The Economics of the Cubs Dodgers Deal

If the buzz leading up to the trade that sent Ted Lilly, Ryan Theriot, and cash to the Dodgers for Wallach, Smit, and DeWitt, the primary snag prolonging the negotiations was the matter of just how much if any cash should be smuggled along with Lilly’s things. The number everyone was throwing around was $4 million. Ignoring the talent of the various pieces being swapped, I wanted to look at how much the Cubs are saving by making this deal.

I don’t know how anyone ascertains exactly how much is left on a player’s deal, but looking at the regular season alone, the Cubs had about 36% of their games left to play. I know that’s not perfect, but it’s close enough for me: it would leave Lilly with $4.37 million remaining on his contract and Theriot with $947 thousand (MLB Trade Rumors put them at $4.24 million and $918K). Like I said, it’s not perfect, but I’m okay with that margin of error for the sake of argument.


What I do know is that a lot of Cubs fans really liked Ted Lilly and/or Ryan Theriot, and the idea of jettisoning them to LA for a younger version of Theriot and paying the Dodgers to take Lilly strikes many fans as Hendriotic. But it’s not quite that simple or depressing.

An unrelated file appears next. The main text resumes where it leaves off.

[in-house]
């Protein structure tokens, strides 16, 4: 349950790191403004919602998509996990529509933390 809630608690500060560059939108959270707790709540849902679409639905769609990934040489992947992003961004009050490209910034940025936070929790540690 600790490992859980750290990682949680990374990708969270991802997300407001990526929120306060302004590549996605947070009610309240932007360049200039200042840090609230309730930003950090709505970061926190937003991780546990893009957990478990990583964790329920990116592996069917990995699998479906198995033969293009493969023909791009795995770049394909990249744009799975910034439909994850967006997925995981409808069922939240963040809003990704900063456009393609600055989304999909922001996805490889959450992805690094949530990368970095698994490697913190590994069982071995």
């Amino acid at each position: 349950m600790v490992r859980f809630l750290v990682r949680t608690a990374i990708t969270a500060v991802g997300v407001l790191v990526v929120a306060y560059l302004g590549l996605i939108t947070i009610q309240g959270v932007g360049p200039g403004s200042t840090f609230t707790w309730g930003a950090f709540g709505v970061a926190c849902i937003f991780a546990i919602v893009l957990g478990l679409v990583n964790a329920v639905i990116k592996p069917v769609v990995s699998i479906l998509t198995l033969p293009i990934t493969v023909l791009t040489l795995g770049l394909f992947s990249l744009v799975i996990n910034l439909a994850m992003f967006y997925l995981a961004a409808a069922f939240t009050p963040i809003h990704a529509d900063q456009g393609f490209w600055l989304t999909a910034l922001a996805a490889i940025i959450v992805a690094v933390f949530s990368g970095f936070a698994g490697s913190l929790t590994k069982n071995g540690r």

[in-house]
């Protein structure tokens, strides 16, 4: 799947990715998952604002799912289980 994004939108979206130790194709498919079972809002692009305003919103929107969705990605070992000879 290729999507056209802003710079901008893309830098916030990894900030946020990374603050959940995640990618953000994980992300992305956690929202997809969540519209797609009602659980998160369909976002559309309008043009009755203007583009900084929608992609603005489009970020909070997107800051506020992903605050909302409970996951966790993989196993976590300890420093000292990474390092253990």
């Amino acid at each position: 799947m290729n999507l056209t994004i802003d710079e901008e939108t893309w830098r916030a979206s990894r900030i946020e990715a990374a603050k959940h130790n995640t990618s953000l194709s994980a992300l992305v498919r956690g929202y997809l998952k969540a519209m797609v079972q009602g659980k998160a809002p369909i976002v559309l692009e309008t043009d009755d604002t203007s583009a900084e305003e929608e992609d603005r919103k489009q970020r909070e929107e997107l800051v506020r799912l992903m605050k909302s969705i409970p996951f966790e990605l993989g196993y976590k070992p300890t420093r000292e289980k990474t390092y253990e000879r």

The Cubs will pay the Dodgers $2.5 million and (by my crude calculations) pay Blake DeWitt less than $150,000 for the remainder of this year (and a cost-controlled salary for the foreseeable future); the two prospects will also cost the Cubs a negligible amount. That’s the money the Cubs have to say goodbye to as a result of the deal: $2.7 million or so.

Even using the slightly reduced numbers for Lilly and Theriot’s remaining contracts (about $5.16 million), that relieves the Cubs of about $2.6 million of payroll. Yes, it could potentially cost the Cubs the two compensatory draft picks they would have received if they had offered Lilly arbitration and lost him on the free agent market (or they’ll have to yield picks of their own if Hendry re-signs him). But there’s no guarantee Hendry would have offered Lilly arbitration.

As it is, the Cubs have an extra $2.6 million or so heading into next offseason. Obviously it would be best spent on the first of three installments paid an overpriced and injury-prone free-agent outfielder’s signing bonus, but we can only hope that dream comes to fruition.

I’ve really just wasted my time on this, haven’t I?

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